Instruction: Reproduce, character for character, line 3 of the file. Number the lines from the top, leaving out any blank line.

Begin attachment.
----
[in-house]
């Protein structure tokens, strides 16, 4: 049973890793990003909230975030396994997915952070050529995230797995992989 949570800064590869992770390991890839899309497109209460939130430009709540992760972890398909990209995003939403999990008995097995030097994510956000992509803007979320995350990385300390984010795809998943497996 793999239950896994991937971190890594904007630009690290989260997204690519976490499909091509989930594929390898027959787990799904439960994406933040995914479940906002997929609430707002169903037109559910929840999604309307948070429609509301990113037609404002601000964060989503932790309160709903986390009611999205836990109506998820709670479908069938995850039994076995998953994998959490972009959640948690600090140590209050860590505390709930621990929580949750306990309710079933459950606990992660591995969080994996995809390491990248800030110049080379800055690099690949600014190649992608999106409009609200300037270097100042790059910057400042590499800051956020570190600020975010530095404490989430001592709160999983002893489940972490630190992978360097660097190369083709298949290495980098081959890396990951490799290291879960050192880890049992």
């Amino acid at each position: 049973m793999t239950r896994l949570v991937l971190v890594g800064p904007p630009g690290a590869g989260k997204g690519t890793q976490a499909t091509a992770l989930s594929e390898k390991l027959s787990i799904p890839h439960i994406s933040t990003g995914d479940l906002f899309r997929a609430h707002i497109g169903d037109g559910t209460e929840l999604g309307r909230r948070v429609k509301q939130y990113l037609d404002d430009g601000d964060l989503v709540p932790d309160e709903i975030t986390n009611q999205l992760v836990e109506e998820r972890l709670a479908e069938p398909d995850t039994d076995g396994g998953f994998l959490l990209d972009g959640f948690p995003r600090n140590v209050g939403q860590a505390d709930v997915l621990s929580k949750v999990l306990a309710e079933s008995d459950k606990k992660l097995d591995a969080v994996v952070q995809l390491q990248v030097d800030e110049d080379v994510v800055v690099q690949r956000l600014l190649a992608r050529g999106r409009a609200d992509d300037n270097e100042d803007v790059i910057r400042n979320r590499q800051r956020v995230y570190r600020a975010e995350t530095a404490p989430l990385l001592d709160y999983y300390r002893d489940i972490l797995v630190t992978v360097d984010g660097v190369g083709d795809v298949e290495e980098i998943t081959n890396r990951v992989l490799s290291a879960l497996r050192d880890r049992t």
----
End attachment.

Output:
């Amino acid at each position: 049973m793999t239950r896994l949570v991937l971190v890594g800064p904007p630009g690290a590869g989260k997204g690519t890793q976490a499909t091509a992770l989930s594929e390898k390991l027959s787990i799904p890839h439960i994406s933040t990003g995914d479940l906002f899309r997929a609430h707002i497109g169903d037109g559910t209460e929840l999604g309307r909230r948070v429609k509301q939130y990113l037609d404002d430009g601000d964060l989503v709540p932790d309160e709903i975030t986390n009611q999205l992760v836990e109506e998820r972890l709670a479908e069938p398909d995850t039994d076995g396994g998953f994998l959490l990209d972009g959640f948690p995003r600090n140590v209050g939403q860590a505390d709930v997915l621990s929580k949750v999990l306990a309710e079933s008995d459950k606990k992660l097995d591995a969080v994996v952070q995809l390491q990248v030097d800030e110049d080379v994510v800055v690099q690949r956000l600014l190649a992608r050529g999106r409009a609200d992509d300037n270097e100042d803007v790059i910057r400042n979320r590499q800051r956020v995230y570190r600020a975010e995350t530095a404490p989430l990385l001592d709160y999983y300390r002893d489940i972490l797995v630190t992978v360097d984010g660097v190369g083709d795809v298949e290495e980098i998943t081959n890396r990951v992989l490799s290291a879960l497996r050192d880890r049992t």